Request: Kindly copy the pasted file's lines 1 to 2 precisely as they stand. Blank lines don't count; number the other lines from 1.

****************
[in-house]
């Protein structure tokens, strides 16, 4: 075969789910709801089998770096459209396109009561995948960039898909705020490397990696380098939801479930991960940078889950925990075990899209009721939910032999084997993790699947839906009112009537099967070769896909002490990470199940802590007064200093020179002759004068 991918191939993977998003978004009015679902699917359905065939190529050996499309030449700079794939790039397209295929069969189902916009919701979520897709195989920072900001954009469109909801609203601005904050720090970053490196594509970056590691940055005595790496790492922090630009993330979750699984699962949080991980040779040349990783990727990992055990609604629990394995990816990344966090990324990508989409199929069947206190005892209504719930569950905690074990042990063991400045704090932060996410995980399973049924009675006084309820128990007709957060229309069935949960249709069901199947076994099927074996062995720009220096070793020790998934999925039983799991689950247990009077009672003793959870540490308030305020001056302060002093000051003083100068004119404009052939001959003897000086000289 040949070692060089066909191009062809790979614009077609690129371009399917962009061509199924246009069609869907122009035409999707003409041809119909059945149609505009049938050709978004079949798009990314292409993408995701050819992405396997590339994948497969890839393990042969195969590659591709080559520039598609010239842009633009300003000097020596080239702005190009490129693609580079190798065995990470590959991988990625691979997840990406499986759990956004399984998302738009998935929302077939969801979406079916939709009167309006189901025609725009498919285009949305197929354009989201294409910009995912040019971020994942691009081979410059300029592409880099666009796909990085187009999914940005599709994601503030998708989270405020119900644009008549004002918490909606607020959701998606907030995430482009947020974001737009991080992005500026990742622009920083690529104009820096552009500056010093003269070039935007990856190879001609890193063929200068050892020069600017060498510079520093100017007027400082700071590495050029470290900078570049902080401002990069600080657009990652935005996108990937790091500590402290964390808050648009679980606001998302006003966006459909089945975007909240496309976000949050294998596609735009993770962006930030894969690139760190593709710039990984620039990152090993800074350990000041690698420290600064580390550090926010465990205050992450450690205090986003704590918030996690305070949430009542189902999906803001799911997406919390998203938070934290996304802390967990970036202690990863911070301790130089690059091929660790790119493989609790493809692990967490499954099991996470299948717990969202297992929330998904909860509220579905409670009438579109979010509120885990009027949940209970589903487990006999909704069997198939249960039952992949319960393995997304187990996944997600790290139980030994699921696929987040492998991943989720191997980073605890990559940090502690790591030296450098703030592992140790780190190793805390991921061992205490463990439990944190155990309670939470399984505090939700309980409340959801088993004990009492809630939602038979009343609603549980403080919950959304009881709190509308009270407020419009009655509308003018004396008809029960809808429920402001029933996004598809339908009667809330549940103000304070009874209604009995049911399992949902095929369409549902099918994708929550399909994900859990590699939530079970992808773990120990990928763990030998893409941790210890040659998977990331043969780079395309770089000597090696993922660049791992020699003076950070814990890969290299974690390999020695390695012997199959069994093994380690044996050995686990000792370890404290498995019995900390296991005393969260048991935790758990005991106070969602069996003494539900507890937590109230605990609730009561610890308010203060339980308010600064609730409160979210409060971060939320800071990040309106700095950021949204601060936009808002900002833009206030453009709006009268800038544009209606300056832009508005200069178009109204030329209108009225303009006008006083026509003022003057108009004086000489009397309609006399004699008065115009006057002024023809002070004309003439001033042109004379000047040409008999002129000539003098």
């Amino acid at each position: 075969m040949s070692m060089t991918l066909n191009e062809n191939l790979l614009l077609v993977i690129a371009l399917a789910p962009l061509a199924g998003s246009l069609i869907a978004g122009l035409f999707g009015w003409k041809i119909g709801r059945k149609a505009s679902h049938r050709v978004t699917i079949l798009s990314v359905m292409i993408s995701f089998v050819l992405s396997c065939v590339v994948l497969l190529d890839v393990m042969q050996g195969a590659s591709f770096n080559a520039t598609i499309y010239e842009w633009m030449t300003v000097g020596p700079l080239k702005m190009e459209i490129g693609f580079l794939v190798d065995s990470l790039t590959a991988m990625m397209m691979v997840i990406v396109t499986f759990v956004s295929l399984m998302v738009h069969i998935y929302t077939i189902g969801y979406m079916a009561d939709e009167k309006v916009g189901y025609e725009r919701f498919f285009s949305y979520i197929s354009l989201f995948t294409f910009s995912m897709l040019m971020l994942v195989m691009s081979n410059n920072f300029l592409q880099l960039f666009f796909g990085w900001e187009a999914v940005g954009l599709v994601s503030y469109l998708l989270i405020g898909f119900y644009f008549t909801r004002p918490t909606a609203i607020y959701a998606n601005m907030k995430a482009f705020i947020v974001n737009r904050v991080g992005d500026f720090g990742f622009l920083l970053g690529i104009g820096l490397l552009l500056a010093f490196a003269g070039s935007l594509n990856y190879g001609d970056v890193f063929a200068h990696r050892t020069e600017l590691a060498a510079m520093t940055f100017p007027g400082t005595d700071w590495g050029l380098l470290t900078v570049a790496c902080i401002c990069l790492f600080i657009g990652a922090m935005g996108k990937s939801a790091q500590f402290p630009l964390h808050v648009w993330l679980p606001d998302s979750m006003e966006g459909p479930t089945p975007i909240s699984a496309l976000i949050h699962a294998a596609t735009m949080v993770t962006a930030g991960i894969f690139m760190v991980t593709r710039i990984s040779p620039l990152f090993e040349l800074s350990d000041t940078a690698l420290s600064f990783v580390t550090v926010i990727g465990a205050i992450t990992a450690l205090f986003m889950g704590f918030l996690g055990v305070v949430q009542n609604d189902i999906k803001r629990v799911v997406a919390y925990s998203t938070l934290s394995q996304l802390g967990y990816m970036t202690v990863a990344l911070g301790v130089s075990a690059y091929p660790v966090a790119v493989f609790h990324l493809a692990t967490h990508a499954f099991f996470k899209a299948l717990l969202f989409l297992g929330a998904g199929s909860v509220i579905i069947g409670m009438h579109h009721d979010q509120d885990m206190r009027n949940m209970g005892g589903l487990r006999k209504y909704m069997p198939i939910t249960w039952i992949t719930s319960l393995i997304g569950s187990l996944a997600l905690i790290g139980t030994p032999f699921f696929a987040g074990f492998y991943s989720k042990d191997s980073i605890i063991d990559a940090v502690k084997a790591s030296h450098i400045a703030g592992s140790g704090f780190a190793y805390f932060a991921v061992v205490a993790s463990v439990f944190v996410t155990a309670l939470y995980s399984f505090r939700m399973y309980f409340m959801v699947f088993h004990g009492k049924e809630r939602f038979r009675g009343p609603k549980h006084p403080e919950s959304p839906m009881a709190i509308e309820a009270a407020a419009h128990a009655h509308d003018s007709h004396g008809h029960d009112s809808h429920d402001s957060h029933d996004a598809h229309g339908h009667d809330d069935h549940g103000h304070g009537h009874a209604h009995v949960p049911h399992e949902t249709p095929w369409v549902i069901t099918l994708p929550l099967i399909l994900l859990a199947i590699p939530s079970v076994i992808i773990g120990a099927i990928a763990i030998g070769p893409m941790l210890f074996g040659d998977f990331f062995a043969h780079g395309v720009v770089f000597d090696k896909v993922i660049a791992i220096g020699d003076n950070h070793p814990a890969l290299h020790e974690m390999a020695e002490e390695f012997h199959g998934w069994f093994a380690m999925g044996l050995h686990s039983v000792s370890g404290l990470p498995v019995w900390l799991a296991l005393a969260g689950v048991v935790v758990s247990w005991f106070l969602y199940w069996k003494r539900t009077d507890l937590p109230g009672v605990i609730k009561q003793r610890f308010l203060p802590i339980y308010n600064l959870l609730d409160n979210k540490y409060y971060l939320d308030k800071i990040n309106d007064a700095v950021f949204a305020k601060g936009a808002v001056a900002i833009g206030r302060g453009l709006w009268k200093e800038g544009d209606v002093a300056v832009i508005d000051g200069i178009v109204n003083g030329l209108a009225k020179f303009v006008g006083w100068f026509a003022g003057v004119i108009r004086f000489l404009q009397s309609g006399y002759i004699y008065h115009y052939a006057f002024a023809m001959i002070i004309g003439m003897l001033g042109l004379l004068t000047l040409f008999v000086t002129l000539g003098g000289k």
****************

[in-house]
């Protein structure tokens, strides 16, 4: 075969789910709801089998770096459209396109009561995948960039898909705020490397990696380098939801479930991960940078889950925990075990899209009721939910032999084997993790699947839906009112009537099967070769896909002490990470199940802590007064200093020179002759004068 991918191939993977998003978004009015679902699917359905065939190529050996499309030449700079794939790039397209295929069969189902916009919701979520897709195989920072900001954009469109909801609203601005904050720090970053490196594509970056590691940055005595790496790492922090630009993330979750699984699962949080991980040779040349990783990727990992055990609604629990394995990816990344966090990324990508989409199929069947206190005892209504719930569950905690074990042990063991400045704090932060996410995980399973049924009675006084309820128990007709957060229309069935949960249709069901199947076994099927074996062995720009220096070793020790998934999925039983799991689950247990009077009672003793959870540490308030305020001056302060002093000051003083100068004119404009052939001959003897000086000289 040949070692060089066909191009062809790979614009077609690129371009399917962009061509199924246009069609869907122009035409999707003409041809119909059945149609505009049938050709978004079949798009990314292409993408995701050819992405396997590339994948497969890839393990042969195969590659591709080559520039598609010239842009633009300003000097020596080239702005190009490129693609580079190798065995990470590959991988990625691979997840990406499986759990956004399984998302738009998935929302077939969801979406079916939709009167309006189901025609725009498919285009949305197929354009989201294409910009995912040019971020994942691009081979410059300029592409880099666009796909990085187009999914940005599709994601503030998708989270405020119900644009008549004002918490909606607020959701998606907030995430482009947020974001737009991080992005500026990742622009920083690529104009820096552009500056010093003269070039935007990856190879001609890193063929200068050892020069600017060498510079520093100017007027400082700071590495050029470290900078570049902080401002990069600080657009990652935005996108990937790091500590402290964390808050648009679980606001998302006003966006459909089945975007909240496309976000949050294998596609735009993770962006930030894969690139760190593709710039990984620039990152090993800074350990000041690698420290600064580390550090926010465990205050992450450690205090986003704590918030996690305070949430009542189902999906803001799911997406919390998203938070934290996304802390967990970036202690990863911070301790130089690059091929660790790119493989609790493809692990967490499954099991996470299948717990969202297992929330998904909860509220579905409670009438579109979010509120885990009027949940209970589903487990006999909704069997198939249960039952992949319960393995997304187990996944997600790290139980030994699921696929987040492998991943989720191997980073605890990559940090502690790591030296450098703030592992140790780190190793805390991921061992205490463990439990944190155990309670939470399984505090939700309980409340959801088993004990009492809630939602038979009343609603549980403080919950959304009881709190509308009270407020419009009655509308003018004396008809029960809808429920402001029933996004598809339908009667809330549940103000304070009874209604009995049911399992949902095929369409549902099918994708929550399909994900859990590699939530079970992808773990120990990928763990030998893409941790210890040659998977990331043969780079395309770089000597090696993922660049791992020699003076950070814990890969290299974690390999020695390695012997199959069994093994380690044996050995686990000792370890404290498995019995900390296991005393969260048991935790758990005991106070969602069996003494539900507890937590109230605990609730009561610890308010203060339980308010600064609730409160979210409060971060939320800071990040309106700095950021949204601060936009808002900002833009206030453009709006009268800038544009209606300056832009508005200069178009109204030329209108009225303009006008006083026509003022003057108009004086000489009397309609006399004699008065115009006057002024023809002070004309003439001033042109004379000047040409008999002129000539003098």